Data Security for Solo Attorneys Part 2

Most solo attorneys are their own IT departments, which means they are responsible for their own data security.

Along with better passwords and backups, here are some additional ways to keep things locked down.

Use two-factor authentication

The name says it all. In order to access your e-mail or cloud data, two-factor authentication requires a password and another method of authenticating who you are. In most cases, this involves sending a text message to your cellphone with a 6-digit code.

If you wish, you can “authenticate” a device for up to 30 days. But anytime you try and access your account from a new device, it requires a new code. For example, your work computer can be authenticated for 30 days, but if you log on from home computer it will require entering a new code sent to your cellphone. That provides nice protection against someone trying to remotely hack into your account.

Gmail and Dropbox are the two most familiar names that now offer two-factor authentication, but more and more services are offering it as well.

As a side note, it’s a great time to use a password manager like LastPass. LastPass just added a sentry feature, which means they automatically search through lists of of knowingly leaked usernames and passwords. Pretty sweet!

Setup multiple user accounts on shared computers

Any computer that you use for work that is also accessible by others (family usually) should have multiple user accounts. One for you as a work account, and another one for anybody else. This is not an issue of trusting your spouse or your kids. And it’s not about justifying why nobody would ever want to read files for “boring transactional accounts.” It’s about making sure your client data is secure.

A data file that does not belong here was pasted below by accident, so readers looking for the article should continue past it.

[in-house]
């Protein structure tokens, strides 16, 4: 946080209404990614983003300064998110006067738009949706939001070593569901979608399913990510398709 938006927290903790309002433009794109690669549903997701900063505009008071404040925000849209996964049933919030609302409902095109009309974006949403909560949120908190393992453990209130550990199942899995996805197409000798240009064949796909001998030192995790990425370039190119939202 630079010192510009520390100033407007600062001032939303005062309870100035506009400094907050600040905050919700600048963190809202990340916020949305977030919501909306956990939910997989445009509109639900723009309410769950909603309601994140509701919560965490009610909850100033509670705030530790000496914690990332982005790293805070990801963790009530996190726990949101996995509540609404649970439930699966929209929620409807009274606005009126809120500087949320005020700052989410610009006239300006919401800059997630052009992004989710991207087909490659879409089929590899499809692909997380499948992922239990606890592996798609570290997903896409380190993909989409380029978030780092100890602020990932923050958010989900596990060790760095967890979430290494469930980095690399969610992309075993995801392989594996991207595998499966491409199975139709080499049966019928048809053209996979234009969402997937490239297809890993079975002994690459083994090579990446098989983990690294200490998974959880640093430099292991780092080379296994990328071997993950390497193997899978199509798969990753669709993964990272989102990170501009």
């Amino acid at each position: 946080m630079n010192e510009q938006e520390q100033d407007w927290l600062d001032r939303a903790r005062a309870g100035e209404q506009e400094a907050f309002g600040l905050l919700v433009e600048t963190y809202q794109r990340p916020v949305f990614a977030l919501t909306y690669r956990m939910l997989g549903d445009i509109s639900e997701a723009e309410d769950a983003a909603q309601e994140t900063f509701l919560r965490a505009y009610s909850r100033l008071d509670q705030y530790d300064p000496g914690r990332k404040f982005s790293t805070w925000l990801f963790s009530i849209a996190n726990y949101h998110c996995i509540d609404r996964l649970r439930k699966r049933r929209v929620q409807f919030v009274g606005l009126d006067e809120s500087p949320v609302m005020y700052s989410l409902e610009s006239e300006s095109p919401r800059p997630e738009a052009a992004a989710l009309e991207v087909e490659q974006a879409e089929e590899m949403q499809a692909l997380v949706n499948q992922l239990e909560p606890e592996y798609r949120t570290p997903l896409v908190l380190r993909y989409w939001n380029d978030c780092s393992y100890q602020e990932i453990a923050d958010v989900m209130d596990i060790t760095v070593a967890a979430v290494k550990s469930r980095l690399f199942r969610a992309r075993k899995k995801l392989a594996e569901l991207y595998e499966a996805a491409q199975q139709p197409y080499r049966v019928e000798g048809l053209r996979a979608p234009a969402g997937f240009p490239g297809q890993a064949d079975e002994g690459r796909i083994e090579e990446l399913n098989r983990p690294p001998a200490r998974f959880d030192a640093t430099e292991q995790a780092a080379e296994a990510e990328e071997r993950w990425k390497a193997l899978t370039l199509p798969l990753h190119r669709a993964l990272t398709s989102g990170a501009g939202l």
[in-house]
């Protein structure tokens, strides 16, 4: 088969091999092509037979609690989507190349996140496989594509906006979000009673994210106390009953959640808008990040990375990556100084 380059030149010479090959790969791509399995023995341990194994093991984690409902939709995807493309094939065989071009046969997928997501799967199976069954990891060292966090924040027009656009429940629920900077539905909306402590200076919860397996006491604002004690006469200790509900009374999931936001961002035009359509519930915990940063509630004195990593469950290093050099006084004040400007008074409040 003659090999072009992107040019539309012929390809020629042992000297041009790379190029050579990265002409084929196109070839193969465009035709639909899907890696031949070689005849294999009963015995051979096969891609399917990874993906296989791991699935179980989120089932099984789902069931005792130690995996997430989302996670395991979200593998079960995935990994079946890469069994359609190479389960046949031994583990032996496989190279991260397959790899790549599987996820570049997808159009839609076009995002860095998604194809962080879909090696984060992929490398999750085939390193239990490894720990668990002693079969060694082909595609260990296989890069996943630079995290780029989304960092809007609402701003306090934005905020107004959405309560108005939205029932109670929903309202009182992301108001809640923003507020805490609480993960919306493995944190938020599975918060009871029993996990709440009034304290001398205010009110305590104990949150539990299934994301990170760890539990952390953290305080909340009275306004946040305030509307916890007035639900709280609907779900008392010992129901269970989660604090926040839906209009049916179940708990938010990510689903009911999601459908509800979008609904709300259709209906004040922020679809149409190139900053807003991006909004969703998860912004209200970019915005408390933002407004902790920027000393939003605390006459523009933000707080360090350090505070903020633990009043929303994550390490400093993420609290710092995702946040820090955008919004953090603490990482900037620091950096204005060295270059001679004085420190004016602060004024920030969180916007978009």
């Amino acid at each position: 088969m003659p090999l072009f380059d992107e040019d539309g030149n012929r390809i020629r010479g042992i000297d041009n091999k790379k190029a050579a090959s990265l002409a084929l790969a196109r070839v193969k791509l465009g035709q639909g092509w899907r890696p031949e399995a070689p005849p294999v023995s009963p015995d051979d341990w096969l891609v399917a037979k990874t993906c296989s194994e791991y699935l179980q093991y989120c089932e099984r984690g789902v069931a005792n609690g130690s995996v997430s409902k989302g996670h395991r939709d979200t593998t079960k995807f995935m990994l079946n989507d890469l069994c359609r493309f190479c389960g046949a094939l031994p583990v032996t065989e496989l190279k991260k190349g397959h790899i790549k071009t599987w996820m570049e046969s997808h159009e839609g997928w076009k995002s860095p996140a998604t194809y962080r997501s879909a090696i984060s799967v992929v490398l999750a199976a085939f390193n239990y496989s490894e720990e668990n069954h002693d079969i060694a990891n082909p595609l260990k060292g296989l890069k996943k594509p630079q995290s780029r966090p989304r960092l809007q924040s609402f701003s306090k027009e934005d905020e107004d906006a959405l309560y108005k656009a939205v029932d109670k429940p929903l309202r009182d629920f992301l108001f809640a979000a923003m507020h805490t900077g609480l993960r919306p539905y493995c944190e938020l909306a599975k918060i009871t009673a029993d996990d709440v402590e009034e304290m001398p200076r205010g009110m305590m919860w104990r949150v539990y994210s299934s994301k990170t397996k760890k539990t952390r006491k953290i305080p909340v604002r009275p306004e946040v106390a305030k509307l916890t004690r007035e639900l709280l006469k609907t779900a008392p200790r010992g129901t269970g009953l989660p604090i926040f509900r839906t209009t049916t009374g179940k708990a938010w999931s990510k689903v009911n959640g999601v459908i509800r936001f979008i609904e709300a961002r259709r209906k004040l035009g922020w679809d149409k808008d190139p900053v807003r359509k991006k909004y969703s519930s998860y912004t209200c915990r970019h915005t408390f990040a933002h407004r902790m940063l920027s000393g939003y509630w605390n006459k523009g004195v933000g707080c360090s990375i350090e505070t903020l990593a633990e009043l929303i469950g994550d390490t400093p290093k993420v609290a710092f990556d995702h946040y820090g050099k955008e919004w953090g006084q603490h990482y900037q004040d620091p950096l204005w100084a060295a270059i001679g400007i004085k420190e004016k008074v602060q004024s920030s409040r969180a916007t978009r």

If you use Windows, here is how to setup multiple accounts. If you run OS X, you can watch this video to learn how to get this setup.

One important caveat—when you setup a new user account, you get to choose what files other users can access. Make sure that other users cannot access your client files.¬†Otherwise, the purpose of establishing multiple user accounts is defeated.

Buy a safe

Yeah, I’m cheating a bit, but hard copies of documents still count. A locked file cabinet is nice, but you can pickup a sturdy, heavy, and hopefully fireproof safe for around $150. Even if you have a relatively small office (like many solo attorneys), you can fit a safe behind/under your desk.

In today’s digital age it’s easy to forget about physical evidence. In some situations, a duplicate or scanned copy will work. But if you have access to the originals—keep them safe (pun intended). There’s this whole “spoliation” issue that could become problematic if you just leave things laying around. Or if tell your clients to take “really good care” of that super-important document and they lose it.

For $150, that’s money well spent.

Take fifteen minutes to batten down the hatches

You can instigate all of these changes within 15 minutes, and that’s even giving you time to troubleshoot. That is time well spent, and it might even help you sleep better.


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